"Liveliness" could be described as "appetite." There's a great line in Enter the Dragon where Roper says, "A man's strength can be measured by his appetites. Indeed, a man's strength flows from his appetites." I have no idea whether that was Bruce Lee injecting real martial-arts wisdom into the script, or if it was just a catchy line meant to sum up Roper's character in a nutshell. But I liked it.

So if I were to advocate a martial-arts buzzphrase, it might be "lively awareness." Maybe somebody could argue, isn't that another way of saying "confidence and balance"? Then I might say that "confidence" is a tricky word, because it could be taken the wrong way: it shouldn't be a self-centered or misplaced confidence; it shouldn't be confused with bravado. And then somebody might explain that "confidence" (or whatever their number-one word is) is actually an imperfect translation of some Japanese word that means such-and-such.

What about compassion? Humility? Optimism? Tenacity? What about "beginner's mind"? What about that attitude that Sensei calls "happy face"? What about the two principles we judo players already have — mutual benefit and maximum efficiency? You can see how this could become an all-night discussion over dinner and beers.

No definitive answer will be reached. But as I said, I think it's worth thinking about this stuff from time to time, and besides, it's fun.

547, before and after

Thursday, September 6th, 2007

Using the "Street View" in Google Maps, I zoomed in on the photo below of our block on Greenwich St. Number 547 is the drab green storefront in the center:

547 Greenwich St., before

I believe the photos on Google Maps are something like two years old, so this would have been how it looked just before we took over.

Now look at a recent photo:

547 Greenwich St., after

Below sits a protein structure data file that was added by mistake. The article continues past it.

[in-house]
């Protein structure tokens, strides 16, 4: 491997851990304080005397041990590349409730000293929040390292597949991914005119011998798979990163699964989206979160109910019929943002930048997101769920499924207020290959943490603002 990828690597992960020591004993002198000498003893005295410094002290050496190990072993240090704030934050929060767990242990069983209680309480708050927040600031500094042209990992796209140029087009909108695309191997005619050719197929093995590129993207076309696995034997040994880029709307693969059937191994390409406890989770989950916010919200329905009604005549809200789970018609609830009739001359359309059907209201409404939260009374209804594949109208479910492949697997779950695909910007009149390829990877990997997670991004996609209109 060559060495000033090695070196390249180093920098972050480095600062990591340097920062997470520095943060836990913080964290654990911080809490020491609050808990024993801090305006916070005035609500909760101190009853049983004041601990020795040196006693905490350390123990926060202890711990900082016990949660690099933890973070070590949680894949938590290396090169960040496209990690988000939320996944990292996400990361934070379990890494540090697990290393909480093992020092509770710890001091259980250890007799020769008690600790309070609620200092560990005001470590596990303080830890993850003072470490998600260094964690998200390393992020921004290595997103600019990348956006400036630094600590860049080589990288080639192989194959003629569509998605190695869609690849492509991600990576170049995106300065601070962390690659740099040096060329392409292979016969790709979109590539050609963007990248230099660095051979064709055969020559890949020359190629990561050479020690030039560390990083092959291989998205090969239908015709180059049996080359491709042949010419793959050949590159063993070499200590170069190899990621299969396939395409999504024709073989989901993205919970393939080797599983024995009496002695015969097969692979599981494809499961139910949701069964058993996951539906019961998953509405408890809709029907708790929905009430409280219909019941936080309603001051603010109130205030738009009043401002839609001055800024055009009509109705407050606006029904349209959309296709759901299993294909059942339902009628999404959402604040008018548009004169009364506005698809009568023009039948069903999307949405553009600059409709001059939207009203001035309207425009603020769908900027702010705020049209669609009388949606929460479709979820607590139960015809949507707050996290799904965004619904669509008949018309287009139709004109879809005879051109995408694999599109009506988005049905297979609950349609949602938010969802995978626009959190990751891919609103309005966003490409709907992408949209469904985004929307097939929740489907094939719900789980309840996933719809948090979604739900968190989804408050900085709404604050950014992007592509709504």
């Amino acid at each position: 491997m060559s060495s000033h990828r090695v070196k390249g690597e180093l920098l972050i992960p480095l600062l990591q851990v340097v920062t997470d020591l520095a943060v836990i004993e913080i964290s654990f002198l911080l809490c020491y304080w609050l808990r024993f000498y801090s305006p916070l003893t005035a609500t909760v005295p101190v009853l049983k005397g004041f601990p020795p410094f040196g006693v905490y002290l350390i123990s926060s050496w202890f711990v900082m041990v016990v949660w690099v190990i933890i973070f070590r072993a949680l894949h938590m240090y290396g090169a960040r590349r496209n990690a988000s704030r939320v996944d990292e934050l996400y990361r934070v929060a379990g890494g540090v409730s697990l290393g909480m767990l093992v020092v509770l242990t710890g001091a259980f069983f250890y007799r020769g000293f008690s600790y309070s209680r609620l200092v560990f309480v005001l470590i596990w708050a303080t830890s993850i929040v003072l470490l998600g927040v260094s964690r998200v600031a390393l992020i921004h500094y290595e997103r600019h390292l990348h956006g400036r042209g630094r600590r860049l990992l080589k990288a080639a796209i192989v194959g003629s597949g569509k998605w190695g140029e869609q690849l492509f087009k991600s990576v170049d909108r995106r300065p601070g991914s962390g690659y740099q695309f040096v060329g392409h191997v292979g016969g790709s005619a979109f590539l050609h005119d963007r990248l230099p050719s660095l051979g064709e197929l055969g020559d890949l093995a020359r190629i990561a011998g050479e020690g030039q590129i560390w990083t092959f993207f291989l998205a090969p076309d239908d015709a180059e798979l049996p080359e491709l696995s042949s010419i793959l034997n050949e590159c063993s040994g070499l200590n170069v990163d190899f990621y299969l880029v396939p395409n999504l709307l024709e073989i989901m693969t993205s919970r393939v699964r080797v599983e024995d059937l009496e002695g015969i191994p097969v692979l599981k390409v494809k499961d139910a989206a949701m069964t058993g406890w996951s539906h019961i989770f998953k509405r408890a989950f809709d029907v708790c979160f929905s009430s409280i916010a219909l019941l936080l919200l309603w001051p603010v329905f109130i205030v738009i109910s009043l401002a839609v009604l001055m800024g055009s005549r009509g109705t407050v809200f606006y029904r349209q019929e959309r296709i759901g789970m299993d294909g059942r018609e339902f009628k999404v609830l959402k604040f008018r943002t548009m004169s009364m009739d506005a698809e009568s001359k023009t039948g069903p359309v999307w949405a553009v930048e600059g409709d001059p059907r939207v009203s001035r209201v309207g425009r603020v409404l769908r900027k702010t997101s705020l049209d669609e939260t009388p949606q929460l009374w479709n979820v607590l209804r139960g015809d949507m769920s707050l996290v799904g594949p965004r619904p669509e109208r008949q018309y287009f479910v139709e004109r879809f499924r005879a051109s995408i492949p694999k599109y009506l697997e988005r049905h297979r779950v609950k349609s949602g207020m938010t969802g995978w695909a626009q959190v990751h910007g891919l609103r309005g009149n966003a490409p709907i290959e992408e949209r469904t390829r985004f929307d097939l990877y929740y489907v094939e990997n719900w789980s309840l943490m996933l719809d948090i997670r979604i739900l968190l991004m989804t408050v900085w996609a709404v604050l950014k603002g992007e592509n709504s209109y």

Even accounting for the poor resolution of the Google Maps photo, you have to admit we've beautified the neighborhood.

Egg membrane

Wednesday, September 5th, 2007

This might be the laziest blog post ever. The following is copied from a post on my old blog, which I hardly ever update any more, though I get ideas now and then.

If you get a bad cut, you can hold it closed with a bit of egg membrane. If you crack a raw egg very carefully, you'll find a thin sticky membrane lining the inside of the shell. You can use pieces of this to make an X-shaped bandage across the cut. The membrane dries clear and eventually wears off. Besides holding the cut closed, I suspect because it is pure protein it promotes healing.

I learned this tip from a judo player named Jeff, who learned it from our sensei. One day Jeff got a gash on his forehead from an accidental head butt during judo practice. Sensei patched it up with the egg trick, and it held so well that when Jeff got to the hospital the doctor who stitched up the cut said he could probably have just left it. There is essentially no scar; you'd have to get up close and squint to see there was ever a cut there.

I did a little googling and found this is a good remedy for insect stings. I also learned that Lon Chaney used to put egg membranes on his eyeballs to make them look cloudy.